A: Lead narrative designer Mary DeMarle said: “Namir is linked to Belltower in both the game and the book. The elite black operations unit that he commands (codenamed ‘The Tyrants”) is part of Belltower’s Special Operations division. Belltower has several departments that cater to a variety of security needs. For example, it has a “Disaster Response Unit” and a cyber-specialist division known as “Hackwall Data Protection Services.” It also has an array of M.O.S. Divisions that handle a variety of warmongering clients. The Special Operations division is one of these divisions, and most of its operations are classified. As a member of Belltower’s regular divisions, Saxon would have known there was a special operations division, but he never would have heard the name of any of its units, operations, or soldiers. (So he would never have recognized the name “Tyrants”.)

Now, I know it might seem a bit odd to learn that a Belltower spec ops division would shoot down another unit of its company, but The Icarus Effect novel explains why this happens. As for why we never mentioned the name “Tyrants” in the game, it was because there really wasn’t an appropriate location or way to do so that made sense. (Being that the name is so classified, no one would have mentioned it directly in any communication.) ”
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Postby Psychotic » Wed Mar 07, 12 2:08 am

Old topic is old but I'd like to reinforce the fact that Megan is, indeed, a whore.

The endings were annoying for me, but only because the only ones that I felt made any type of sense (canon-wise) were the Illuminati and the "Self-Sacrifice" ones. I didn't particularly like either. I felt that the latter was something Jensen might do but probably actually wouldn't, and the Illuminati one just doesn't seem to relate to the character at all.

Then again, there is that whole "I didn't ask for this" cynic/depressive feeling that you get from him all the bloody time, but I still feel that if you really wanted to side with Taggart/Illuminati then you probably wouldn't join a company like Sarif Industries. Seems a little counter-productive.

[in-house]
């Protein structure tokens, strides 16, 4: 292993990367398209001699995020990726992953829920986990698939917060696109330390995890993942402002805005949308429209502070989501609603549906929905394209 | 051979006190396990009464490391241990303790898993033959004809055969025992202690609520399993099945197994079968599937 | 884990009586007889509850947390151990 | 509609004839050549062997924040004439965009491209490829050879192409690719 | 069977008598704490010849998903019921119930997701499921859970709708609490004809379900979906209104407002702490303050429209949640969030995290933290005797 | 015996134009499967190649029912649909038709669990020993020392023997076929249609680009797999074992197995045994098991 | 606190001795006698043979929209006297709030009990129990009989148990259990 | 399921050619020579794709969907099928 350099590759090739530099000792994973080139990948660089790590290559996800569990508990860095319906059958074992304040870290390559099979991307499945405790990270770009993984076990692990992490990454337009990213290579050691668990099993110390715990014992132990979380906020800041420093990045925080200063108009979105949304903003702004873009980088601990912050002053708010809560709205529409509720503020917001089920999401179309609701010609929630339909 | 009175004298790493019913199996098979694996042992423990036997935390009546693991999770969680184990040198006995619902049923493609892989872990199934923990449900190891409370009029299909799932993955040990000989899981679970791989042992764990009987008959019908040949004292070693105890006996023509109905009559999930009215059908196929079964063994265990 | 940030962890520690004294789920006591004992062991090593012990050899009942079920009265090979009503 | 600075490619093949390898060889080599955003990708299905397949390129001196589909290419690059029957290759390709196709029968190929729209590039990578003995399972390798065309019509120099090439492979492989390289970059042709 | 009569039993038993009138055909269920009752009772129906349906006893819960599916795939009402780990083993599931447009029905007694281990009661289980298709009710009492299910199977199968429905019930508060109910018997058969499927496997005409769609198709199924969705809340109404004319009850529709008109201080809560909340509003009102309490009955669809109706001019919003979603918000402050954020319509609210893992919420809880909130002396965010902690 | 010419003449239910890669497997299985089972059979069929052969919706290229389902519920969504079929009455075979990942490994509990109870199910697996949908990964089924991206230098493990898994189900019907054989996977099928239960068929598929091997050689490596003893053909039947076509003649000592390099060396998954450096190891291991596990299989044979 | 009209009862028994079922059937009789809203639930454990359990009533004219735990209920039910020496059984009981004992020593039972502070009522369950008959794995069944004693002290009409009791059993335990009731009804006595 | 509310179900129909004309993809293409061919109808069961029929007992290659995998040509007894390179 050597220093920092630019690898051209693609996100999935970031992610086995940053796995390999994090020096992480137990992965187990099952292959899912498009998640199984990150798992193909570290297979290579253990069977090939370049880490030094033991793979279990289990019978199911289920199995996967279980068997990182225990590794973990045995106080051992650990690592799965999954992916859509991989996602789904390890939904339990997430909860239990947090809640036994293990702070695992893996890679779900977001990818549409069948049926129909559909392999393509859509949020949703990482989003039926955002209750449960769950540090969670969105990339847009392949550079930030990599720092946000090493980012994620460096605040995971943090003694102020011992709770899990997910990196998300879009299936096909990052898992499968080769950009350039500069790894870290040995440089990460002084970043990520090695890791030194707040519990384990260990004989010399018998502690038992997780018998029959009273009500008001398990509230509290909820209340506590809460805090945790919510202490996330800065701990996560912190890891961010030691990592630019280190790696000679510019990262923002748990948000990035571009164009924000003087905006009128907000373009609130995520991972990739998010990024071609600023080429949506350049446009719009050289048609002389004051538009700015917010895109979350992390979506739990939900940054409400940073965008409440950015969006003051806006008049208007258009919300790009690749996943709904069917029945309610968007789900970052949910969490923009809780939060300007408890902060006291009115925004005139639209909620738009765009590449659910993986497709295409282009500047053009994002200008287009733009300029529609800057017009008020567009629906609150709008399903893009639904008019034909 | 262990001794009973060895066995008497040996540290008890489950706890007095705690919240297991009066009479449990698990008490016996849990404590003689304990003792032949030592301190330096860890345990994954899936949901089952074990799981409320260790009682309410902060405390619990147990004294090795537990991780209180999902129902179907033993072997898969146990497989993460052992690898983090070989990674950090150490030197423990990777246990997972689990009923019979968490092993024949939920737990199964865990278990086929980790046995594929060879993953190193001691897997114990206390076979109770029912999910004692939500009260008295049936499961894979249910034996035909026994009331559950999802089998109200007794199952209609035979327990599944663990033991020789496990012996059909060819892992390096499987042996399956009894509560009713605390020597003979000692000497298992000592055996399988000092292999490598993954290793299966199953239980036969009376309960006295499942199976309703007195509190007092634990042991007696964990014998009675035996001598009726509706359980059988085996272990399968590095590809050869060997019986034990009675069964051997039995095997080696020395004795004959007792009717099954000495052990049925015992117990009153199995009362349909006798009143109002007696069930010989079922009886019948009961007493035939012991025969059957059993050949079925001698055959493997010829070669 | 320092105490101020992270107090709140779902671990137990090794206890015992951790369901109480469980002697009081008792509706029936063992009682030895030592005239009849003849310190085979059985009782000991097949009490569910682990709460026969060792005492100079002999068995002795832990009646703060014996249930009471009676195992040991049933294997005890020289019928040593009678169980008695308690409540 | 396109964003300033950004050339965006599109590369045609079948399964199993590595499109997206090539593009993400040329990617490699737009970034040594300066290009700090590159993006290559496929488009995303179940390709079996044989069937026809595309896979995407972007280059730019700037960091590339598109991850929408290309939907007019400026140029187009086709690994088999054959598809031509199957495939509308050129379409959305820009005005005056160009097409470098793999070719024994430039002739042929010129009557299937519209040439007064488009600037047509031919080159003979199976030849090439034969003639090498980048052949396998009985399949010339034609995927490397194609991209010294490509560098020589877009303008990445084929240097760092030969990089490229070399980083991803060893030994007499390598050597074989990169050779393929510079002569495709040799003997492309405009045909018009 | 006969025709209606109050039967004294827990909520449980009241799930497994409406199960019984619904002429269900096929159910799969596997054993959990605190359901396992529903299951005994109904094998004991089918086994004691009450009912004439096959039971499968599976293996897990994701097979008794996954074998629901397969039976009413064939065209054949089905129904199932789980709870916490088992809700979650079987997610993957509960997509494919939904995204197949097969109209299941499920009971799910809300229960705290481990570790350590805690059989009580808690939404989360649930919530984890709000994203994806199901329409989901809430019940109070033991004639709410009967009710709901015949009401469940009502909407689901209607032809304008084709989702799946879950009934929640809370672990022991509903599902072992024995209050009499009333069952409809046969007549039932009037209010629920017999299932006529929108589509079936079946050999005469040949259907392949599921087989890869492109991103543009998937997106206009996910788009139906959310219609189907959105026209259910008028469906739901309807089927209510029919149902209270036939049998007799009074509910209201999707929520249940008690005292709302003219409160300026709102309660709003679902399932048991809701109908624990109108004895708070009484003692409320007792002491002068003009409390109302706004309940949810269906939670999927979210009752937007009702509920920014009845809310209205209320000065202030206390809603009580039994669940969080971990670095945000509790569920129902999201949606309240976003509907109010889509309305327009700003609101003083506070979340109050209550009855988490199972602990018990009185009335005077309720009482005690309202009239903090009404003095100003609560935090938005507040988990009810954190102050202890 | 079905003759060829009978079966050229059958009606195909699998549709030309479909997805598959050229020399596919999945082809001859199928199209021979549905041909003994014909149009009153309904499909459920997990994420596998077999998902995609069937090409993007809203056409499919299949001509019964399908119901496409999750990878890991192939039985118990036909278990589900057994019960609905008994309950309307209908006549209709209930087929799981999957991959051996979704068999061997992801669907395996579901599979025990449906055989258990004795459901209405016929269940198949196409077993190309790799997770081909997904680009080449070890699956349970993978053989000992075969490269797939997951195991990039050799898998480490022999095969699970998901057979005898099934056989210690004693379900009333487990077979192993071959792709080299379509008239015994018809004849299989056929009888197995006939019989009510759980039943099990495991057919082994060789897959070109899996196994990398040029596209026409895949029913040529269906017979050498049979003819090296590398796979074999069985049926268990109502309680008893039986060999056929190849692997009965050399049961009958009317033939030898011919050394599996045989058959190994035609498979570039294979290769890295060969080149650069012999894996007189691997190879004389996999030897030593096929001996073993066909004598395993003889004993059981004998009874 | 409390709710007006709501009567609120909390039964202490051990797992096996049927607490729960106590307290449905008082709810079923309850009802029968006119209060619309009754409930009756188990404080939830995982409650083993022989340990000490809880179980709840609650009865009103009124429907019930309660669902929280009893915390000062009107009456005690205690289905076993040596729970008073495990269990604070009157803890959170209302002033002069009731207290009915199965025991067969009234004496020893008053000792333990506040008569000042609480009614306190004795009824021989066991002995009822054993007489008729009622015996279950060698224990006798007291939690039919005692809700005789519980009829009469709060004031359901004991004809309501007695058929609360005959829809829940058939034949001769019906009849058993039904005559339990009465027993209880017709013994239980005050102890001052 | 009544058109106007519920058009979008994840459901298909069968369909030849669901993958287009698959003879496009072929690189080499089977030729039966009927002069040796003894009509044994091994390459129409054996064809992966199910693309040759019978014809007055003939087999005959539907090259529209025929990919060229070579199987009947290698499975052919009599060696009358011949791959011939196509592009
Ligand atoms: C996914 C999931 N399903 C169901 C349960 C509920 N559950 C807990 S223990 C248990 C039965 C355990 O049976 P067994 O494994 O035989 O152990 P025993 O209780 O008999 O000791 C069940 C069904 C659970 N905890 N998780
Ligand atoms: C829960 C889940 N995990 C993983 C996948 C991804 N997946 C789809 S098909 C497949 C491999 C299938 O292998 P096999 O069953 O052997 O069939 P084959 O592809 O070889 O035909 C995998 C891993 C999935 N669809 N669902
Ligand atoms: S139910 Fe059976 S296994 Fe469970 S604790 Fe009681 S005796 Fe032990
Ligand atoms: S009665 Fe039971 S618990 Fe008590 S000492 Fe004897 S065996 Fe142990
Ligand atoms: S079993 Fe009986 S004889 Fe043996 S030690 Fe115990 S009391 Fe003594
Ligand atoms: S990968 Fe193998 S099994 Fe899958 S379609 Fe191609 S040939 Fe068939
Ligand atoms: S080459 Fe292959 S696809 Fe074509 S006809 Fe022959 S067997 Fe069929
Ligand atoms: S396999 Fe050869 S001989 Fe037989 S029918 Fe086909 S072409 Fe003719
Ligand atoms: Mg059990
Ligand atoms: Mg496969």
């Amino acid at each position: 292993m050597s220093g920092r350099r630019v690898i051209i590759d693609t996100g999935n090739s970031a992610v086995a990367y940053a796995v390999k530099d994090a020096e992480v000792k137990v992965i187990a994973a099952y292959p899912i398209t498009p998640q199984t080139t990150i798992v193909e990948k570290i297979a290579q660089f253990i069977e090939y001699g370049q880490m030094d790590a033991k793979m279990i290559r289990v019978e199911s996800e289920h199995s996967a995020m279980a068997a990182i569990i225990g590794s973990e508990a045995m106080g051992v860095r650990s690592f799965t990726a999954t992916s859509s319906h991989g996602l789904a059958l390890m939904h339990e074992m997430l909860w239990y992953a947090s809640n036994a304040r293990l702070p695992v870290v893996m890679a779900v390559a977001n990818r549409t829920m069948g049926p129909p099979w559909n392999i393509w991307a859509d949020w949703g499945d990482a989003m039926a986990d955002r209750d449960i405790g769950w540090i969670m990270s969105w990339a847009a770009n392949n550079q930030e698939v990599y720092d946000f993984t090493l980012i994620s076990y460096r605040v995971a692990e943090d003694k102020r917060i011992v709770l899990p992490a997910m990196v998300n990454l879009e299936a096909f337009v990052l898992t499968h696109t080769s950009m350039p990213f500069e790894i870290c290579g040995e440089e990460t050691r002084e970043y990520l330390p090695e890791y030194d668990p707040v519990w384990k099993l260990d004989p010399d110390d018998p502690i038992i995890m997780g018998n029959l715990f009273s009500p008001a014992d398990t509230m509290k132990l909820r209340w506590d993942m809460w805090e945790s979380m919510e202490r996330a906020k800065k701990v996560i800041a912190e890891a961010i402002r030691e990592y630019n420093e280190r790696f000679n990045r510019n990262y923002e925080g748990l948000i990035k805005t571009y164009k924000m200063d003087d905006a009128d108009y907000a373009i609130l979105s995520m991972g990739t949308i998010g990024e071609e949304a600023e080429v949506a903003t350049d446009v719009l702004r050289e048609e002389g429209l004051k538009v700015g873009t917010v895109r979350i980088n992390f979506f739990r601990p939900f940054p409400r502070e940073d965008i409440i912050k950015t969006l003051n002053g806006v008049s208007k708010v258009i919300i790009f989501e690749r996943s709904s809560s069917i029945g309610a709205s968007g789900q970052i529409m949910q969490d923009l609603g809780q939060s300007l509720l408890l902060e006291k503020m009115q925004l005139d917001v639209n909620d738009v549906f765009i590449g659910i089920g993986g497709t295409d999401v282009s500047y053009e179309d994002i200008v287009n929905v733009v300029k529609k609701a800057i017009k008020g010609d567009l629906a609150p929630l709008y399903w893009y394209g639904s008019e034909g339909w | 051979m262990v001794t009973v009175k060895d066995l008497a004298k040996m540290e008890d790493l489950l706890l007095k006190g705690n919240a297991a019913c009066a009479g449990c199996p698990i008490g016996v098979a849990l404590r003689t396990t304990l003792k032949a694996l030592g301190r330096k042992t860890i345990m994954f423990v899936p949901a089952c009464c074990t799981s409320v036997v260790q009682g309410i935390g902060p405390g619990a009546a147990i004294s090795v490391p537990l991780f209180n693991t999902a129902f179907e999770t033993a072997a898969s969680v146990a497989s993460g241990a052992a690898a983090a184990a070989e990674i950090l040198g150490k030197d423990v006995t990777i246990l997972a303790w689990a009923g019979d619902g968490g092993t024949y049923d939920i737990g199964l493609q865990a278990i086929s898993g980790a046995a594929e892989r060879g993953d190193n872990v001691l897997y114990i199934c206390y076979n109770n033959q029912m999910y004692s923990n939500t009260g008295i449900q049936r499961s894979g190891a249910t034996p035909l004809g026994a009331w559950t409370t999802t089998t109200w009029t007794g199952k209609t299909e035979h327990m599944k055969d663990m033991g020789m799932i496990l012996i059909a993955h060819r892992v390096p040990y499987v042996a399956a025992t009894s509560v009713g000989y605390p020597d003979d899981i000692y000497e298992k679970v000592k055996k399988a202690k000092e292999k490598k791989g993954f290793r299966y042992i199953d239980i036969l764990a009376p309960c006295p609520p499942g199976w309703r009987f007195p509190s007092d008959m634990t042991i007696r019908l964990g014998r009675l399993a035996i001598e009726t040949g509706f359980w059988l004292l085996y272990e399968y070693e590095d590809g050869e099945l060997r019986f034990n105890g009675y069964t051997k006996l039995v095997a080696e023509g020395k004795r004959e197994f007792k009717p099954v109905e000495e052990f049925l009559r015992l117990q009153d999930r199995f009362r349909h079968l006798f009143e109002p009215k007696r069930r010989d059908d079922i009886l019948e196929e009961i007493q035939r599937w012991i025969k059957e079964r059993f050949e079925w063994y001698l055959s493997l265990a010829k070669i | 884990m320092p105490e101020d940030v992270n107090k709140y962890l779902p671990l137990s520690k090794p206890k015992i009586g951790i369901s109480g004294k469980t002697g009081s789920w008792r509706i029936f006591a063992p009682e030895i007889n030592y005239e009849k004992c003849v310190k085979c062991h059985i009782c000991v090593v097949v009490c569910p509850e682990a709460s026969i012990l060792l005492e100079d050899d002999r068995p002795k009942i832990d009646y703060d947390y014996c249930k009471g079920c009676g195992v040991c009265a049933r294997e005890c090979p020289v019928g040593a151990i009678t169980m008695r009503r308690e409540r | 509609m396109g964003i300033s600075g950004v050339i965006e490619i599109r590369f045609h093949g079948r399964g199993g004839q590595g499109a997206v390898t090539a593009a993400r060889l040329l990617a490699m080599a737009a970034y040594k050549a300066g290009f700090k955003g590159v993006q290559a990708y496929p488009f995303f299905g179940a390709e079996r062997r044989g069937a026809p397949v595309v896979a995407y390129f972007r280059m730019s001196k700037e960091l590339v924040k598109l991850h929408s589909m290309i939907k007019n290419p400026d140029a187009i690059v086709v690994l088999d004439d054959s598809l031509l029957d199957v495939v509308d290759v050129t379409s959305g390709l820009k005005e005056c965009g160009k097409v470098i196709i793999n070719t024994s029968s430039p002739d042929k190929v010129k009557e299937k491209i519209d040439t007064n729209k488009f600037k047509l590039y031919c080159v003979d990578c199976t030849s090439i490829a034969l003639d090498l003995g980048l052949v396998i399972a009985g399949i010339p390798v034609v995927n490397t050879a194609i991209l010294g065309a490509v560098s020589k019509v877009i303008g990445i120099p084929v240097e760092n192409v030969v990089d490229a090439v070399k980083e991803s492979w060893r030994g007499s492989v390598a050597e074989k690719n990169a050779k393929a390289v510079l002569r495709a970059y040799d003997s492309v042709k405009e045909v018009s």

My main disappointment in the game stems from the fact that you don't really get much backstory leading up to the first game. It's not so much that you don't get to see anyone on the Council of Five (most of the leadership probably wouldn't have changed drastically from 2027 to 2052, except that Lucius DeBeers would've still been active) as opposed to the fact that the cameos you hear about are very, very minor.

The most interesting pieces in the entire game for me was the whole Killswitch unveiling, Megan using nano-bots, the post-credit cutscene (concerning the Grey Death/D Project) and the White Helix project (unrelated to the main plot but something I wish I could've found out more on).

I expect sequels, but this is mostly because I don't see Eidos (or Square Enix, now) wasting so much money on making a 3rd game, only to stop there. Hell, Square Enix apparently wants 10 more sequels (I love Deus Ex, but that's just stupid silly).

[e] Oh, and the obvious SHODAN references were pretty freakin' epic. I never did catch on to the final boss being a massive reference to SS2, though. It has been a while since I've played the game (and I don't have a copy anymore :()
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Postby James » Fri Mar 16, 12 8:31 am

https://store.
cmpgame
.com/product/6271/Game-Developer-January-2012-Issue
---Digital-Edition

Delete breaks, someone please buy this and post scans.

Overview written by Tecman on SA wrote:Also, I'm kind of hesitant to just post scans of this, but Game Developer Magazine had a fantastic postmortem of this game in the January 2012 issue (it's 4 bucks online) by Jean-Francois Dugas (game director), Martin Dubeau (project manager), David Anfossi (producer) and Mary DeMarle (lead writer), so here's an overview of it: